Yesterday I participated in a fun day of microbial outreach organized by the fabulous students of the Rutgers ASM (American Society for Microbiology) Graduate Student Chapter. The outreach event included about 40 students from grades 5-8, the perfect time to be exposed to real-live microbes! We started with a short Introduction to Microbes lecture by my engaging postdoctoral adviser, Dr. Max Häggbloom. He spoke about “What are microbes?” (clever single-celled organisms, unseen by the naked eye) and touched on several very interesting things bacteria and archaea can do (survive high radiation, live in icy climates, make us sick, make us healthy, generate vaccines and antibiotics).
When he asked for questions at the end of his 30 minute talk, the caliber of the questions asked blew me away! A female student asked whether microbes evolved. Another male student asked whether there were microbes in space (Go, go astrobiology!). I was thrilled to see their interest.
We then broke the group into two sections of 20 students- one section headed for the laboratory upstairs, the other to the classroom where I was volunteering. In the laboratory activity, graduate student volunteers helped the students prepare slides from pure microbial cultures and from yogurt, and to stain the cells in order to observe them under the microscope. Apparently (and I say this because I wasn’t volunteering there myself but heard feedback from the students and volunteers) it was a big fun mess and the students loved seeing the microscopic critters they ate in yogurt and had heard about in the news as well as from parents and teachers!
In the classroom activity, students were separated into four groups of five students and each team got a fancy name: Bacteriawesome, Viralicious, Archaeamazing, and the Funguys. We played a “Microbial Jeopardy” game, with five categories (Microbes in Food, Environment, Medical and Biomedicine, Biomolecules, and Famous Scientists) where the judge went through all 26 questions, starting with easier ones from all categories at $100 points to the most difficult at $500. The Final Jeopardy question allowed teams to bid it all on and double their points if they got the answer right!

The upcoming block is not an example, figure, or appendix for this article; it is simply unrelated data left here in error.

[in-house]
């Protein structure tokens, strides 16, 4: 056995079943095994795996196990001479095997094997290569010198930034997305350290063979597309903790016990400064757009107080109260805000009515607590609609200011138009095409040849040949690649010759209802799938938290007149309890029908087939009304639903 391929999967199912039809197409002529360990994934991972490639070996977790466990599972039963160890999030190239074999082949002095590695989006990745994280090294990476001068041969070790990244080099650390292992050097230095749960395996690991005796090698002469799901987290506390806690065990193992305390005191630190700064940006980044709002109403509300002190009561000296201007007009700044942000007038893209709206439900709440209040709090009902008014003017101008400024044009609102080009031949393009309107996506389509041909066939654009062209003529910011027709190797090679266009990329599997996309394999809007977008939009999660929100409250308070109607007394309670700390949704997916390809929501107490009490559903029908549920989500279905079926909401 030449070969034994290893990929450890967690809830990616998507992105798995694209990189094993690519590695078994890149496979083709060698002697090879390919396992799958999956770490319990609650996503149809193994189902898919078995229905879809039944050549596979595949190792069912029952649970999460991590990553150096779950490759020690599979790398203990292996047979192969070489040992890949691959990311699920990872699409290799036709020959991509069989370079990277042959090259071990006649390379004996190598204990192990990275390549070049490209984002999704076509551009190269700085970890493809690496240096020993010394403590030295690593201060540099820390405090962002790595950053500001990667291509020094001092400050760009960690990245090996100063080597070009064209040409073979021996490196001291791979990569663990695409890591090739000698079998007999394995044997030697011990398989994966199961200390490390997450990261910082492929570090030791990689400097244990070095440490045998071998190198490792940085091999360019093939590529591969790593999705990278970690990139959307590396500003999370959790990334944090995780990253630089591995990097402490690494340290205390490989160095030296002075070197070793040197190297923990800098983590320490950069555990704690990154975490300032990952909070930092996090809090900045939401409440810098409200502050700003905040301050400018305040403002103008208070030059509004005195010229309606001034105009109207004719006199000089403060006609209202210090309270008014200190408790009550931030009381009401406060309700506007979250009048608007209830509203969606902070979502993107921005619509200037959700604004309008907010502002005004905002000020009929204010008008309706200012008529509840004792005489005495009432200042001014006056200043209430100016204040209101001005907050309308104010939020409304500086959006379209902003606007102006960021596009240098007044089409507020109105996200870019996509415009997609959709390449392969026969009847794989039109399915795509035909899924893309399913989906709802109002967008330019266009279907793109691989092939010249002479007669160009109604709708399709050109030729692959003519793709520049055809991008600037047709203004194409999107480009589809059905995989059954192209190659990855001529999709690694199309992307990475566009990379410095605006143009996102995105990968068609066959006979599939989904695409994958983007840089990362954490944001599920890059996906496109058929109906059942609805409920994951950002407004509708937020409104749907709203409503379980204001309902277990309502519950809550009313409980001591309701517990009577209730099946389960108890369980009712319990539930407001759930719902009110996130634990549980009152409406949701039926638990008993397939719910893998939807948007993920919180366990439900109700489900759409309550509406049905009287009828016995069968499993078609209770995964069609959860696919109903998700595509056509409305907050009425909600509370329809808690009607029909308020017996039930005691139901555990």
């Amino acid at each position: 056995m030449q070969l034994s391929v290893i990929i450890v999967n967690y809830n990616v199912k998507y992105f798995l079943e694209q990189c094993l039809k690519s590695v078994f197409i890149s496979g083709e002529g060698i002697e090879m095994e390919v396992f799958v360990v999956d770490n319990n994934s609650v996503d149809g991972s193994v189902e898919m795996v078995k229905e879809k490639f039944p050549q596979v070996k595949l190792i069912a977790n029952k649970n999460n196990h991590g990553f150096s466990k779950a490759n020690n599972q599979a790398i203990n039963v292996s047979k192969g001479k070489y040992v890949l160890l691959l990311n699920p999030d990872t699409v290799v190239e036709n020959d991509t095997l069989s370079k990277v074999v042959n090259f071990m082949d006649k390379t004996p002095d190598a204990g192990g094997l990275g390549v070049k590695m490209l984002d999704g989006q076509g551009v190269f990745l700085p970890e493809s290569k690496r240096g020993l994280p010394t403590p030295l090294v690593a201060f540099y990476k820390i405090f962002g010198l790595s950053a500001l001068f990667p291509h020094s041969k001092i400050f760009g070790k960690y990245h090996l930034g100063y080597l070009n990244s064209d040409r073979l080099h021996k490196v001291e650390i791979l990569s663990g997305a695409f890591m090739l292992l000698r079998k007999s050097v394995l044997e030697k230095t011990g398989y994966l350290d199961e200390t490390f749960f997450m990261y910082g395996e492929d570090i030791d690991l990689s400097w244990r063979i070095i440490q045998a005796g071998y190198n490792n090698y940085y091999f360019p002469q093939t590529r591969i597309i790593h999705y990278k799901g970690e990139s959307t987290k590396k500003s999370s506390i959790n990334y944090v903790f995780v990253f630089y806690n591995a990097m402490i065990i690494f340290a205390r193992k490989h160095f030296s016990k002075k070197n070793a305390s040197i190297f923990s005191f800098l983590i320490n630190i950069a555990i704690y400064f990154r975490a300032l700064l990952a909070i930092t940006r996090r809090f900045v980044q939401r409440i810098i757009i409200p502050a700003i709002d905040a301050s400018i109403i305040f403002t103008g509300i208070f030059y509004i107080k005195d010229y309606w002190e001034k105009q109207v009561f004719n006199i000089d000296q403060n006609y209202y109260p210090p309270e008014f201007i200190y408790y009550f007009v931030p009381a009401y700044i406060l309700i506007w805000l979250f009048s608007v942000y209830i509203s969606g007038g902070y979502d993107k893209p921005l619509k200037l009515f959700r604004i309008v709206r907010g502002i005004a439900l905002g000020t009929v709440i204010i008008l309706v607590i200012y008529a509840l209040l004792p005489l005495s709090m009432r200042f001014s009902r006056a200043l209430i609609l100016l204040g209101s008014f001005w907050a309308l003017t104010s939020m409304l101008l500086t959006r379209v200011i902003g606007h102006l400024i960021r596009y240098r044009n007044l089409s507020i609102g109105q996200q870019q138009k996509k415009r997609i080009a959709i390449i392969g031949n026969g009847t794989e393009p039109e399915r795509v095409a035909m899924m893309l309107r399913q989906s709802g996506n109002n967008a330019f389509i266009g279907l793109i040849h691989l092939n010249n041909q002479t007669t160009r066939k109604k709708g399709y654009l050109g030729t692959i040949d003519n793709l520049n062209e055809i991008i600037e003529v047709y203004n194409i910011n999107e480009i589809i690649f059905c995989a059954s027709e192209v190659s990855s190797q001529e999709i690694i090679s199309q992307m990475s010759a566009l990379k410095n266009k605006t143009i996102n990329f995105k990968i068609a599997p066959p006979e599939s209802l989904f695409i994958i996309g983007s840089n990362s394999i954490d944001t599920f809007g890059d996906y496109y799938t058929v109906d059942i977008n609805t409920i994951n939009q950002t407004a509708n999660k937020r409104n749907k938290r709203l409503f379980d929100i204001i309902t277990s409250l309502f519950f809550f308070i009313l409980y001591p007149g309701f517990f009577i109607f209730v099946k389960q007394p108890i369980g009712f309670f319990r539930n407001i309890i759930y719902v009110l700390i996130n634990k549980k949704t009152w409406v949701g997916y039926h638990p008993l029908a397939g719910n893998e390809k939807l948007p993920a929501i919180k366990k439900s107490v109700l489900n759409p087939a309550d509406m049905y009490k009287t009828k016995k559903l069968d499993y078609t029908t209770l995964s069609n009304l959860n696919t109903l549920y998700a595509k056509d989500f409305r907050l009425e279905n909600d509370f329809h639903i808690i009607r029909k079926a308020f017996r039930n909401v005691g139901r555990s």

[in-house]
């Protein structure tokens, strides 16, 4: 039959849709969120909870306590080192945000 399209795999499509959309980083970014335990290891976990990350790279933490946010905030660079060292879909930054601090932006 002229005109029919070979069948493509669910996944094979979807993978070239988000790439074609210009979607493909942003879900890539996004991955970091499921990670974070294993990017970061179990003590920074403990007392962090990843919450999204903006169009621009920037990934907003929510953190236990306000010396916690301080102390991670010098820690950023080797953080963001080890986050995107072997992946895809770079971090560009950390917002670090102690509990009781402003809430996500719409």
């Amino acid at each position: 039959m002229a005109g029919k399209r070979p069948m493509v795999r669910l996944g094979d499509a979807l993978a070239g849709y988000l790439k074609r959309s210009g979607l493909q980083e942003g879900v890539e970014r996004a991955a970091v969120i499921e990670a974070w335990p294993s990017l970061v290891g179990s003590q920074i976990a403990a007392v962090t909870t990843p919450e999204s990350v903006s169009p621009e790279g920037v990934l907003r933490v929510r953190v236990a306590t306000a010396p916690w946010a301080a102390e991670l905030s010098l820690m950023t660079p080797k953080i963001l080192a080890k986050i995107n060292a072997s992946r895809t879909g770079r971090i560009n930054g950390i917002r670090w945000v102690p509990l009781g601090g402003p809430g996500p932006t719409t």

Particularly tricky questions merited a discussion, allowing the Rutgers volunteers to showcase their knowledge and talent for explaining concepts simply. All involved had a great time and the members of the winning team got to choose their very own Giant Plush Microbe toy! During the game, some teams were alert and engaged, while others needed a little encouragement. However, with seven enthusiastic student and postdoc volunteers cheering the teams on, winning took backstage to learning something new.
At the end of the classroom activity, we lined the kids up and gave them a little GloGerm gel to rub on their hands. This stuff mimics distribution of bacteria on hands which they can observe under a black light. We then asked them to wash their hands with soap as they normally would at home or school. Then we checked the thoroughness of their washing under a black light again. Students were shocked to discover that their hands were still dirty, especially around the fingernails! The activity taught them that a quick handwashing doesn’t actually accomplish much and they really need to wash for longer in order to get them clean and prevent sickness.
After lunch, we switched groups so that all students participated in both the classroom and laboratory activities. At the end of the day, feedback from parents and students was overwhelming, they all had such a great time and the students all seemed to have their favorite microbial fun-fact. All in all, a productive Saturday reaching out to enthusiastic students and facilitating first “face-to-face” contact with microbes!
Can’t wait to do this again in the summer. Thanks Rutgers ASM Grad Students for organizing the event!